A BibTeX entry example is like this

  author = {Martin A. Green and Keith Emery and Yoshihiro Hishikawa and Wilhelm
  title = {Solar Cell Efficiency Tables (Version 37)},
  journal = {Prog. Photovolt: Res. Appl.},
  year = {2011},
  volume = {19},
  pages = {84}

Note that

  • In author field, one should specify names like “A and B and C and D” instead of “A, B, C and D”. The former will be automatically formatted to “A, B, C and D” in Tex compilation (and appear like that afterwards), while the later will give errors in compilation.

  • All characters except the first one in “title” field will be decapitalized after being processed by BibTeX. To keep the default style, one can encapsulate the part with {}. One can also use LaTeX macros within {} in these fields too. For example,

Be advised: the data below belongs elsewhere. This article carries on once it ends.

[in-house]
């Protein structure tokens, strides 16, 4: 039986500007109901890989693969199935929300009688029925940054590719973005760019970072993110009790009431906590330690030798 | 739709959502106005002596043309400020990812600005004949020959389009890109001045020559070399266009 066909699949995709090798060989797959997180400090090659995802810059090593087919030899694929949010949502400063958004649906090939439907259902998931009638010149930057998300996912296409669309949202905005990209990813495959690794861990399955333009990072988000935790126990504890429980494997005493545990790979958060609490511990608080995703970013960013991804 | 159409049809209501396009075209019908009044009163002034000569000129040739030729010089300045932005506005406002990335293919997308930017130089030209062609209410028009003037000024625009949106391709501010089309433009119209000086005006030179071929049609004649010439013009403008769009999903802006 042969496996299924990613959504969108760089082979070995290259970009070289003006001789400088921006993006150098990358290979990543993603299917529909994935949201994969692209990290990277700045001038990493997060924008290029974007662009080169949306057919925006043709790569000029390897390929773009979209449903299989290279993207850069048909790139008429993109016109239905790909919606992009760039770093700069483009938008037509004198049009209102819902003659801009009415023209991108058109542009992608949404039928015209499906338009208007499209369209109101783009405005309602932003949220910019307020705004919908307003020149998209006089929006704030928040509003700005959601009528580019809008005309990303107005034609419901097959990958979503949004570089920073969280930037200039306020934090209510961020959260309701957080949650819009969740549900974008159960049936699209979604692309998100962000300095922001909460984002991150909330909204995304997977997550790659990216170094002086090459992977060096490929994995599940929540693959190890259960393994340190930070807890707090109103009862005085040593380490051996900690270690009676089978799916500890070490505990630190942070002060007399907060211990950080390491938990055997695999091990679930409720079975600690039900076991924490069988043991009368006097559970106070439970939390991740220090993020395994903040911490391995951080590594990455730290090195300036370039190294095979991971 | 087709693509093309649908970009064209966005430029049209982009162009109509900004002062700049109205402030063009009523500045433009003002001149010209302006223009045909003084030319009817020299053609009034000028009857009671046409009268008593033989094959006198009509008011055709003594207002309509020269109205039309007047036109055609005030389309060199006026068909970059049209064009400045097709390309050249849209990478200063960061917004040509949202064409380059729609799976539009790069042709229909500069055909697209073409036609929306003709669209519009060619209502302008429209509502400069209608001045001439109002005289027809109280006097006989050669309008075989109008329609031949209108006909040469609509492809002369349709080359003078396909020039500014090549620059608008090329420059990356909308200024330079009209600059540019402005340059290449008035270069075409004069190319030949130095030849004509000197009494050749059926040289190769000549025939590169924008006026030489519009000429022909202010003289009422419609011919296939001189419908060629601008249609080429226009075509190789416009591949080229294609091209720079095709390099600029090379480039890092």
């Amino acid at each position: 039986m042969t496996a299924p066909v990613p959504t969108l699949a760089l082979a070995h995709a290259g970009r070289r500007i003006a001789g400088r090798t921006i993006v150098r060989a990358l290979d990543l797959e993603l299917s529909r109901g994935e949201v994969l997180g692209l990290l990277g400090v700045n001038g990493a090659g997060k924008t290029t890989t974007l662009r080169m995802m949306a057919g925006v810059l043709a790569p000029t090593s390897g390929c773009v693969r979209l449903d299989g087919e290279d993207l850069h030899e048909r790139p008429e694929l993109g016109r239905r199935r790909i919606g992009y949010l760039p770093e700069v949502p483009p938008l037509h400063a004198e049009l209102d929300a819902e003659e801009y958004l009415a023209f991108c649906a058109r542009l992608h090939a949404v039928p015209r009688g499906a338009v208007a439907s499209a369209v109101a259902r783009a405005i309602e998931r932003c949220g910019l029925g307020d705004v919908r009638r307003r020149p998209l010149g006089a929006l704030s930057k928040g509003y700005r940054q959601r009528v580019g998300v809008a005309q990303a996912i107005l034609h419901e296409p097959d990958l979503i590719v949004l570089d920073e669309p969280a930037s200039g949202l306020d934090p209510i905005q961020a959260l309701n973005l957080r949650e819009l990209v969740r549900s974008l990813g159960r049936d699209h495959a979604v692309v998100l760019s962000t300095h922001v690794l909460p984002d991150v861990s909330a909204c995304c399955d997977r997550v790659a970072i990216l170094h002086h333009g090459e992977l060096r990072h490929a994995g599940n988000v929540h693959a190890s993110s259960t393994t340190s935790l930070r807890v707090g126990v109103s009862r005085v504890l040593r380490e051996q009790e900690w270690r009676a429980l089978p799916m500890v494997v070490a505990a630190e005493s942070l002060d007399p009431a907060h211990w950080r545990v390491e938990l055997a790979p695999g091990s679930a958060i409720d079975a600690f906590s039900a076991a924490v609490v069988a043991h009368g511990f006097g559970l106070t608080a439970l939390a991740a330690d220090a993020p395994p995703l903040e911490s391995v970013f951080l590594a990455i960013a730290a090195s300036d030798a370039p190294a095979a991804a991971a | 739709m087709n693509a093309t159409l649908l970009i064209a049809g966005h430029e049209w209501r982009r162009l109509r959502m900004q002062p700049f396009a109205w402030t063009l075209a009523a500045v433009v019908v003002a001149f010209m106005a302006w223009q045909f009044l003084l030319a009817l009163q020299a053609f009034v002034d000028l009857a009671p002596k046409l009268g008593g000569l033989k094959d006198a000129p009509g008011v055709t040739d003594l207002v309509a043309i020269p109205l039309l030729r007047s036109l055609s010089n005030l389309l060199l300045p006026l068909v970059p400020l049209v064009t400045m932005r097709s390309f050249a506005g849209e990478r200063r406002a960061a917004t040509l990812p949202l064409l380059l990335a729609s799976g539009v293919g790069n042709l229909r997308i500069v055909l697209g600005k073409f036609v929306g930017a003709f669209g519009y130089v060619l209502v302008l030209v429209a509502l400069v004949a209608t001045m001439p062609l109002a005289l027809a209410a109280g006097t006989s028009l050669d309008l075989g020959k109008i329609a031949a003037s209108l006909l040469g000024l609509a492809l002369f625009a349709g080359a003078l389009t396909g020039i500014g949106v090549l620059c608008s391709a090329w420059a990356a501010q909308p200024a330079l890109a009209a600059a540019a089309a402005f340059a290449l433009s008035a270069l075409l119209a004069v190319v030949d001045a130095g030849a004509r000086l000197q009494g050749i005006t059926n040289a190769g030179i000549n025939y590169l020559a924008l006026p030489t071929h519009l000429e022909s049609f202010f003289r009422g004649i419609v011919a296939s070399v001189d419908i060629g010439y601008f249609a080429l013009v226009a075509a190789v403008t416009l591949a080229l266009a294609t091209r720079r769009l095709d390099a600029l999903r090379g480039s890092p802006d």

@MISC{example1, author = {A and B and C}, note = {{\LaTeX} in {X}}, year = {2012} }

  • To type math expressions in BibTeX, use “$…$” environment.

  • To insert URL in BibTeX entry, don’t forget including


in the LaTeX preamble. Otherwise there will be compiling error.


BibTeX citation order

Question: By default BibTeX orders citations alphabetically (by the last name of first author) in “plain” bibliography style. How to order citations by order of appearance?

Answer: Use ‘unsrt’ (unsorted?) bibliography style. For example,




  • Use package hhline to extend the “\hline” functionalities. Enable it by adding

in the preamble. Package website is http://www.ctan.org/pkg/hhline.

  • Use \cline to draw row line across specific columns. For example:
aaa & bbb & ccc \\ \cline{1-2}